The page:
The summer months may be slower, but the voting rights world is not taking a vacation this August. Democracy Docket is currently tracking 156 lawsuits across 39 states, with some expected court activity this month in Montana, New York, Texas and more.
Below we highlight cases with likely court action over the next month. This is not an exhaustive list — new lawsuits will be filed, and pending cases are subject to scheduling conflicts, delays or case developments that change the course of litigation. Keep an eye on our Cases page for any developments in these lawsuits and others.
Voting rights litigation: what to expect.
Voter suppression laws are front and center in courtrooms in August. Along with the lawsuits mentioned below, we’re monitoring a Republican lawsuit in Arizona focused on mail-in voting, multiple challenges against mail-in voting access in Pennsylvania and briefing about Florida’s voter suppression law that’s ongoing in a federal appeals court.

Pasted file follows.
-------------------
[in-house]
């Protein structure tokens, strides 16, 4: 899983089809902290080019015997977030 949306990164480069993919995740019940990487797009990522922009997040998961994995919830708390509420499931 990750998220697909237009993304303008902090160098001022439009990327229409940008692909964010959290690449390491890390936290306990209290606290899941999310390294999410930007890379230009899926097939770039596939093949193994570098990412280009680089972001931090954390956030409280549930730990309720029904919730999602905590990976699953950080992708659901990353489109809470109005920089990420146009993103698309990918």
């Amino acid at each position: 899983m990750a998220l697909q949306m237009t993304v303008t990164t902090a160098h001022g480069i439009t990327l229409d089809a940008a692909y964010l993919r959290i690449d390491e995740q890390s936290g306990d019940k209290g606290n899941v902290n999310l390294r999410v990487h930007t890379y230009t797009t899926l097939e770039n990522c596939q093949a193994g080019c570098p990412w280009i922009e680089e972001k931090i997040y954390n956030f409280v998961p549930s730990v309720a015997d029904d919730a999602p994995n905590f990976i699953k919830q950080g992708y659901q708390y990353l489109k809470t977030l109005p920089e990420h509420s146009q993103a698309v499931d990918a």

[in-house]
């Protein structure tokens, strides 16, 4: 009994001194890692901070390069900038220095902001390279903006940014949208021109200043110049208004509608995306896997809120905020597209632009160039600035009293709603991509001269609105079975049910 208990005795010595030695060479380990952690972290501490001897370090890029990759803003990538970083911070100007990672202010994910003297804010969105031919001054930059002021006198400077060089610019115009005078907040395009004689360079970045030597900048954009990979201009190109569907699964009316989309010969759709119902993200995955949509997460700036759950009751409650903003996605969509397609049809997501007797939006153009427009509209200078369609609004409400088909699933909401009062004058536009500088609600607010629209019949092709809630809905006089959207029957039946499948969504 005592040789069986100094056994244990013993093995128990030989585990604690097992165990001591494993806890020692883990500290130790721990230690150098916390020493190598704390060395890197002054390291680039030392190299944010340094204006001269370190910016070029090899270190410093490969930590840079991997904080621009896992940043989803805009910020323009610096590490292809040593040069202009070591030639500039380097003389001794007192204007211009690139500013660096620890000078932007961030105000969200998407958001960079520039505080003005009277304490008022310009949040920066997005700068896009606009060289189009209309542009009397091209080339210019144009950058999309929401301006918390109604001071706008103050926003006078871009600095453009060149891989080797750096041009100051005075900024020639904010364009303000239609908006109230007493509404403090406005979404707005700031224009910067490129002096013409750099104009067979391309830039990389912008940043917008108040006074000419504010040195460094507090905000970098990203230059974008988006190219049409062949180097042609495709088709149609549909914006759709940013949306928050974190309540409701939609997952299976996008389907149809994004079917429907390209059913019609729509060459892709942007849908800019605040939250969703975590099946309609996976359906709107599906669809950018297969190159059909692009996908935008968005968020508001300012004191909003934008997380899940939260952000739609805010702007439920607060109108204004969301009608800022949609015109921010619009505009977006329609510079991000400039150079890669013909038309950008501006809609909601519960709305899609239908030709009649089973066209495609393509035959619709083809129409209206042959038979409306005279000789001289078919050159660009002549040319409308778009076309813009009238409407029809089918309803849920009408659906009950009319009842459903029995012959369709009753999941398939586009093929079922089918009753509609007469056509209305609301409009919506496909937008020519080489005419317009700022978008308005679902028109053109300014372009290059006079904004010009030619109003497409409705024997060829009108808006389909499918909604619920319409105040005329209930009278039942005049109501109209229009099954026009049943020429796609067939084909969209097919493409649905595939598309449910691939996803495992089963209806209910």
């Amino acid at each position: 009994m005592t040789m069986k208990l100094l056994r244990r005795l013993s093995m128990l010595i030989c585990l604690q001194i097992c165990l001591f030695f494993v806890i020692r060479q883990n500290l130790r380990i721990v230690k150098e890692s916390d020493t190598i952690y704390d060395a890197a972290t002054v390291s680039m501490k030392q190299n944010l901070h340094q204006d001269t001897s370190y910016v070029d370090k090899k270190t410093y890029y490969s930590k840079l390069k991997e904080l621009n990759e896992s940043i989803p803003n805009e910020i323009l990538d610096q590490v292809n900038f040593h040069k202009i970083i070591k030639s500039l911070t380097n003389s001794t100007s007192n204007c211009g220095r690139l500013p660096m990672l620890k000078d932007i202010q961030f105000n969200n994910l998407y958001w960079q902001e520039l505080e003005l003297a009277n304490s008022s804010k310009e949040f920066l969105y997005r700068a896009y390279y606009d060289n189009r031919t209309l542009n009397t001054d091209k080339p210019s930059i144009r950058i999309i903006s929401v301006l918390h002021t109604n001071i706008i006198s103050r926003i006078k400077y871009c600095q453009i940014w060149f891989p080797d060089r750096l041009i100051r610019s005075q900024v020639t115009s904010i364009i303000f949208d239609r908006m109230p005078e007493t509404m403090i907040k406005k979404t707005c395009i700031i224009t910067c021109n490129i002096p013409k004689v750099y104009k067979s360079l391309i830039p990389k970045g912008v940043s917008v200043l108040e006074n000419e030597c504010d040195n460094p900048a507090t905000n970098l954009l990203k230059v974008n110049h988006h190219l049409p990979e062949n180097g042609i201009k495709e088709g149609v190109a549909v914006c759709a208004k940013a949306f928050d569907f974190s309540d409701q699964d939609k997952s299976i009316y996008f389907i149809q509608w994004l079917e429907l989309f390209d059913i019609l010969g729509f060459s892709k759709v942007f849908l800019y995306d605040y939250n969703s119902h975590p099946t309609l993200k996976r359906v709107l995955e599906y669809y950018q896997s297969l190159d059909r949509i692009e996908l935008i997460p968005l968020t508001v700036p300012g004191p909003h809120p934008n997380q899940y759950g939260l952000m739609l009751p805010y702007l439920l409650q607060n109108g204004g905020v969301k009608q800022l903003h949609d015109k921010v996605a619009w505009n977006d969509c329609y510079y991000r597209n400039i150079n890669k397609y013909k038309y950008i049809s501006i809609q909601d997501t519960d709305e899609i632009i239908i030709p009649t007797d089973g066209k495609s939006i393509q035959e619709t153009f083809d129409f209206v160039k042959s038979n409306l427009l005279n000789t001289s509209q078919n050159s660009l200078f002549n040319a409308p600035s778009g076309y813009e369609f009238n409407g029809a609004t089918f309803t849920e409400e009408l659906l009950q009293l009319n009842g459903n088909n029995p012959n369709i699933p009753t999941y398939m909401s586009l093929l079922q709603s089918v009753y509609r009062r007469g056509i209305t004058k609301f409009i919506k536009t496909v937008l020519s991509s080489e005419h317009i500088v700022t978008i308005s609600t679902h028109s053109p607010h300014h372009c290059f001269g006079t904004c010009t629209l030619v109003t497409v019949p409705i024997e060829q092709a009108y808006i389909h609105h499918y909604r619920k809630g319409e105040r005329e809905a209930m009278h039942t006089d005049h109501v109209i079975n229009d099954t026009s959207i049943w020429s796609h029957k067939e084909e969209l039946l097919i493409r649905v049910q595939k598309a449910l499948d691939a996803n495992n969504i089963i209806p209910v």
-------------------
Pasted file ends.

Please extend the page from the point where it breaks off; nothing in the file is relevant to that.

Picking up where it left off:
Key dates: Trial on Aug. 15-26, 2022
Three Montana voter suppression laws are headed to trial this month. These laws (plus a fourth one that was blocked just last week) were originally challenged in three separate lawsuits, which were consolidated under Montana Democratic Party v. Jacobsen. You may remember hearing about this case earlier this year; let’s break down what’s happened in litigation so far.